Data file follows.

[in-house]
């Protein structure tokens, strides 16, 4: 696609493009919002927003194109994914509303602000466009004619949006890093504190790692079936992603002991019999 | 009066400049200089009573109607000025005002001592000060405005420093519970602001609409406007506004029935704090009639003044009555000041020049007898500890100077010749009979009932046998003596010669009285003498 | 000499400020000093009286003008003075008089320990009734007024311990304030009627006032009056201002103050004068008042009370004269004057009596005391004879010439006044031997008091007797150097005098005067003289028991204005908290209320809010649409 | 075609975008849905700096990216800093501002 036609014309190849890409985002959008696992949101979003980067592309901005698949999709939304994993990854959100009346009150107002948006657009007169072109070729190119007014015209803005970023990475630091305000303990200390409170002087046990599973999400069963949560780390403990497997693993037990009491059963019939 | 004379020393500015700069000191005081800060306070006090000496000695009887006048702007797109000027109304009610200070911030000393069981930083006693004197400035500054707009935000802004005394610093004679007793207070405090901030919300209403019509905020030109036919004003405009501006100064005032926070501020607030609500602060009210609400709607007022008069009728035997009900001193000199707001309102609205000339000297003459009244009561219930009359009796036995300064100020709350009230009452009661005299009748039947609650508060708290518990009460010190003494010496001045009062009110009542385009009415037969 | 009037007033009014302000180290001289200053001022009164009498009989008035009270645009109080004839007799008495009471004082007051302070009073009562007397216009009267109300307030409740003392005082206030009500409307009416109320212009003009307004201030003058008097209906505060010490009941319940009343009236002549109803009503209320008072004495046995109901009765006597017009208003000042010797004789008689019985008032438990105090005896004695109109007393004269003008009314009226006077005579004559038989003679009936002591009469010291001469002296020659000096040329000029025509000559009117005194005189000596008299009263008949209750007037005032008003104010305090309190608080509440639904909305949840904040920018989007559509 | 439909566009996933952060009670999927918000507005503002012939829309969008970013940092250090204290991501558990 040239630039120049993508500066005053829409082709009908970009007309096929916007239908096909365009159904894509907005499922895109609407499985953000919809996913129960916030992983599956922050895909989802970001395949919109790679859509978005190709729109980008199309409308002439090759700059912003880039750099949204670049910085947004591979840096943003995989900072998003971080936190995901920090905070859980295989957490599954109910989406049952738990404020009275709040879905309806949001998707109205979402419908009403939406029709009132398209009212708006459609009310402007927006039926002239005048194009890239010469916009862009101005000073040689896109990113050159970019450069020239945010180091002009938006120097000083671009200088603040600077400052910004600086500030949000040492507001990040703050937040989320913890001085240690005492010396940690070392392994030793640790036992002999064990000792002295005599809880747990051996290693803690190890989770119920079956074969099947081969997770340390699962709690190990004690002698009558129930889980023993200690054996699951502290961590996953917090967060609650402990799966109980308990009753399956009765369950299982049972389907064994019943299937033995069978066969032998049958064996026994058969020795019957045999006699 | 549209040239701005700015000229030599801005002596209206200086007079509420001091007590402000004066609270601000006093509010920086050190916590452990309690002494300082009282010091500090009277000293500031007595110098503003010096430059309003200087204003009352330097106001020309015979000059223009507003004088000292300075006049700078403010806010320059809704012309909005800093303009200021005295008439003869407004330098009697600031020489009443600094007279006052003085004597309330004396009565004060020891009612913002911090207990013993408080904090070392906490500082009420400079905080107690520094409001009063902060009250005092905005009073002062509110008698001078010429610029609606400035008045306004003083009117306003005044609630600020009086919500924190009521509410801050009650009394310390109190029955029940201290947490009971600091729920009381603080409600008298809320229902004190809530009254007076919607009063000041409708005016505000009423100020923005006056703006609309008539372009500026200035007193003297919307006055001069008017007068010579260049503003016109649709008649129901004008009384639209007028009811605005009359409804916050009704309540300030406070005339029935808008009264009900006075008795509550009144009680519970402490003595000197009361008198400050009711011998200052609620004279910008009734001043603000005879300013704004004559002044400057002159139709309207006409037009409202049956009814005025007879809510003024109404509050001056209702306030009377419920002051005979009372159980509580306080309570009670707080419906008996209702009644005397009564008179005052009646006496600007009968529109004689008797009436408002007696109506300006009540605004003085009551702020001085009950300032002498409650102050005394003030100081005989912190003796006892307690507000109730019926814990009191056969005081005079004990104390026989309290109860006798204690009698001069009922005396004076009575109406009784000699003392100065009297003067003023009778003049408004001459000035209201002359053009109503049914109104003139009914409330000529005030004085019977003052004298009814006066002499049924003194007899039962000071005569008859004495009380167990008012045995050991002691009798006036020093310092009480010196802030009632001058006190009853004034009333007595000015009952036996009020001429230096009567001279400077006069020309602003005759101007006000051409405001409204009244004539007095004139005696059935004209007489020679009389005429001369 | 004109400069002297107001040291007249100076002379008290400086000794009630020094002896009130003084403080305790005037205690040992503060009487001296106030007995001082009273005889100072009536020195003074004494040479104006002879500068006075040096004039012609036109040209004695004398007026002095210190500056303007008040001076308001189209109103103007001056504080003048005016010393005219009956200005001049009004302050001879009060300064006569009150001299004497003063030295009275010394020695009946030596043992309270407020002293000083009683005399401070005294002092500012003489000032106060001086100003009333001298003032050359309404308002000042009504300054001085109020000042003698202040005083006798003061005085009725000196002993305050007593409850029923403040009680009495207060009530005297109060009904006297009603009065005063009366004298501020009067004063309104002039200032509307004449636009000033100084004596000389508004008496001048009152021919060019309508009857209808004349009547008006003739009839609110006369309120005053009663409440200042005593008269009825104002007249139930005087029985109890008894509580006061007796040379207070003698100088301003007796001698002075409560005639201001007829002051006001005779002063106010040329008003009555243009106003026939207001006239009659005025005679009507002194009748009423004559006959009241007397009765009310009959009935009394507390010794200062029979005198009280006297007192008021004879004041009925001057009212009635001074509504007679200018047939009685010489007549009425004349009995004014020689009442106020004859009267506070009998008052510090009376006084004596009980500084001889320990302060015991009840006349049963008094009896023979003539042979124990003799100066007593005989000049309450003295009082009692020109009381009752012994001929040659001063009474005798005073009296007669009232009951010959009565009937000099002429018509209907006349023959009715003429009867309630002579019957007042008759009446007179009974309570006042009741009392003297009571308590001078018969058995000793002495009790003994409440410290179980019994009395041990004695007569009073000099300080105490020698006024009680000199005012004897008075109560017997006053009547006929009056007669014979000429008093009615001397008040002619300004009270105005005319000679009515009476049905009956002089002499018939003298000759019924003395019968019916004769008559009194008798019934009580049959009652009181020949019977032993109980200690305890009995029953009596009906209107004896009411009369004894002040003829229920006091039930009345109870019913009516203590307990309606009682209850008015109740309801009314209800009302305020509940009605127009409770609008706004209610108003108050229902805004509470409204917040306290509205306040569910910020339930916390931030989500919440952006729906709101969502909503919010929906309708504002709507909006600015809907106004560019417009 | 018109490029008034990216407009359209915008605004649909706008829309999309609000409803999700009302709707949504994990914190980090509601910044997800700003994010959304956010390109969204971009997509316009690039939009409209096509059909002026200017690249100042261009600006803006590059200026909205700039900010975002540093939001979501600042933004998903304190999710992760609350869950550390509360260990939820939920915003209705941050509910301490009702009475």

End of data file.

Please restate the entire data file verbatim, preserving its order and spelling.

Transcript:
[in-house]
């Protein structure tokens, strides 16, 4: 696609493009919002927003194109994914509303602000466009004619949006890093504190790692079936992603002991019999 | 009066400049200089009573109607000025005002001592000060405005420093519970602001609409406007506004029935704090009639003044009555000041020049007898500890100077010749009979009932046998003596010669009285003498 | 000499400020000093009286003008003075008089320990009734007024311990304030009627006032009056201002103050004068008042009370004269004057009596005391004879010439006044031997008091007797150097005098005067003289028991204005908290209320809010649409 | 075609975008849905700096990216800093501002 036609014309190849890409985002959008696992949101979003980067592309901005698949999709939304994993990854959100009346009150107002948006657009007169072109070729190119007014015209803005970023990475630091305000303990200390409170002087046990599973999400069963949560780390403990497997693993037990009491059963019939 | 004379020393500015700069000191005081800060306070006090000496000695009887006048702007797109000027109304009610200070911030000393069981930083006693004197400035500054707009935000802004005394610093004679007793207070405090901030919300209403019509905020030109036919004003405009501006100064005032926070501020607030609500602060009210609400709607007022008069009728035997009900001193000199707001309102609205000339000297003459009244009561219930009359009796036995300064100020709350009230009452009661005299009748039947609650508060708290518990009460010190003494010496001045009062009110009542385009009415037969 | 009037007033009014302000180290001289200053001022009164009498009989008035009270645009109080004839007799008495009471004082007051302070009073009562007397216009009267109300307030409740003392005082206030009500409307009416109320212009003009307004201030003058008097209906505060010490009941319940009343009236002549109803009503209320008072004495046995109901009765006597017009208003000042010797004789008689019985008032438990105090005896004695109109007393004269003008009314009226006077005579004559038989003679009936002591009469010291001469002296020659000096040329000029025509000559009117005194005189000596008299009263008949209750007037005032008003104010305090309190608080509440639904909305949840904040920018989007559509 | 439909566009996933952060009670999927918000507005503002012939829309969008970013940092250090204290991501558990 040239630039120049993508500066005053829409082709009908970009007309096929916007239908096909365009159904894509907005499922895109609407499985953000919809996913129960916030992983599956922050895909989802970001395949919109790679859509978005190709729109980008199309409308002439090759700059912003880039750099949204670049910085947004591979840096943003995989900072998003971080936190995901920090905070859980295989957490599954109910989406049952738990404020009275709040879905309806949001998707109205979402419908009403939406029709009132398209009212708006459609009310402007927006039926002239005048194009890239010469916009862009101005000073040689896109990113050159970019450069020239945010180091002009938006120097000083671009200088603040600077400052910004600086500030949000040492507001990040703050937040989320913890001085240690005492010396940690070392392994030793640790036992002999064990000792002295005599809880747990051996290693803690190890989770119920079956074969099947081969997770340390699962709690190990004690002698009558129930889980023993200690054996699951502290961590996953917090967060609650402990799966109980308990009753399956009765369950299982049972389907064994019943299937033995069978066969032998049958064996026994058969020795019957045999006699 | 549209040239701005700015000229030599801005002596209206200086007079509420001091007590402000004066609270601000006093509010920086050190916590452990309690002494300082009282010091500090009277000293500031007595110098503003010096430059309003200087204003009352330097106001020309015979000059223009507003004088000292300075006049700078403010806010320059809704012309909005800093303009200021005295008439003869407004330098009697600031020489009443600094007279006052003085004597309330004396009565004060020891009612913002911090207990013993408080904090070392906490500082009420400079905080107690520094409001009063902060009250005092905005009073002062509110008698001078010429610029609606400035008045306004003083009117306003005044609630600020009086919500924190009521509410801050009650009394310390109190029955029940201290947490009971600091729920009381603080409600008298809320229902004190809530009254007076919607009063000041409708005016505000009423100020923005006056703006609309008539372009500026200035007193003297919307006055001069008017007068010579260049503003016109649709008649129901004008009384639209007028009811605005009359409804916050009704309540300030406070005339029935808008009264009900006075008795509550009144009680519970402490003595000197009361008198400050009711011998200052609620004279910008009734001043603000005879300013704004004559002044400057002159139709309207006409037009409202049956009814005025007879809510003024109404509050001056209702306030009377419920002051005979009372159980509580306080309570009670707080419906008996209702009644005397009564008179005052009646006496600007009968529109004689008797009436408002007696109506300006009540605004003085009551702020001085009950300032002498409650102050005394003030100081005989912190003796006892307690507000109730019926814990009191056969005081005079004990104390026989309290109860006798204690009698001069009922005396004076009575109406009784000699003392100065009297003067003023009778003049408004001459000035209201002359053009109503049914109104003139009914409330000529005030004085019977003052004298009814006066002499049924003194007899039962000071005569008859004495009380167990008012045995050991002691009798006036020093310092009480010196802030009632001058006190009853004034009333007595000015009952036996009020001429230096009567001279400077006069020309602003005759101007006000051409405001409204009244004539007095004139005696059935004209007489020679009389005429001369 | 004109400069002297107001040291007249100076002379008290400086000794009630020094002896009130003084403080305790005037205690040992503060009487001296106030007995001082009273005889100072009536020195003074004494040479104006002879500068006075040096004039012609036109040209004695004398007026002095210190500056303007008040001076308001189209109103103007001056504080003048005016010393005219009956200005001049009004302050001879009060300064006569009150001299004497003063030295009275010394020695009946030596043992309270407020002293000083009683005399401070005294002092500012003489000032106060001086100003009333001298003032050359309404308002000042009504300054001085109020000042003698202040005083006798003061005085009725000196002993305050007593409850029923403040009680009495207060009530005297109060009904006297009603009065005063009366004298501020009067004063309104002039200032509307004449636009000033100084004596000389508004008496001048009152021919060019309508009857209808004349009547008006003739009839609110006369309120005053009663409440200042005593008269009825104002007249139930005087029985109890008894509580006061007796040379207070003698100088301003007796001698002075409560005639201001007829002051006001005779002063106010040329008003009555243009106003026939207001006239009659005025005679009507002194009748009423004559006959009241007397009765009310009959009935009394507390010794200062029979005198009280006297007192008021004879004041009925001057009212009635001074509504007679200018047939009685010489007549009425004349009995004014020689009442106020004859009267506070009998008052510090009376006084004596009980500084001889320990302060015991009840006349049963008094009896023979003539042979124990003799100066007593005989000049309450003295009082009692020109009381009752012994001929040659001063009474005798005073009296007669009232009951010959009565009937000099002429018509209907006349023959009715003429009867309630002579019957007042008759009446007179009974309570006042009741009392003297009571308590001078018969058995000793002495009790003994409440410290179980019994009395041990004695007569009073000099300080105490020698006024009680000199005012004897008075109560017997006053009547006929009056007669014979000429008093009615001397008040002619300004009270105005005319000679009515009476049905009956002089002499018939003298000759019924003395019968019916004769008559009194008798019934009580049959009652009181020949019977032993109980200690305890009995029953009596009906209107004896009411009369004894002040003829229920006091039930009345109870019913009516203590307990309606009682209850008015109740309801009314209800009302305020509940009605127009409770609008706004209610108003108050229902805004509470409204917040306290509205306040569910910020339930916390931030989500919440952006729906709101969502909503919010929906309708504002709507909006600015809907106004560019417009 | 018109490029008034990216407009359209915008605004649909706008829309999309609000409803999700009302709707949504994990914190980090509601910044997800700003994010959304956010390109969204971009997509316009690039939009409209096509059909002026200017690249100042261009600006803006590059200026909205700039900010975002540093939001979501600042933004998903304190999710992760609350869950550390509360260990939820939920915003209705941050509910301490009702009475």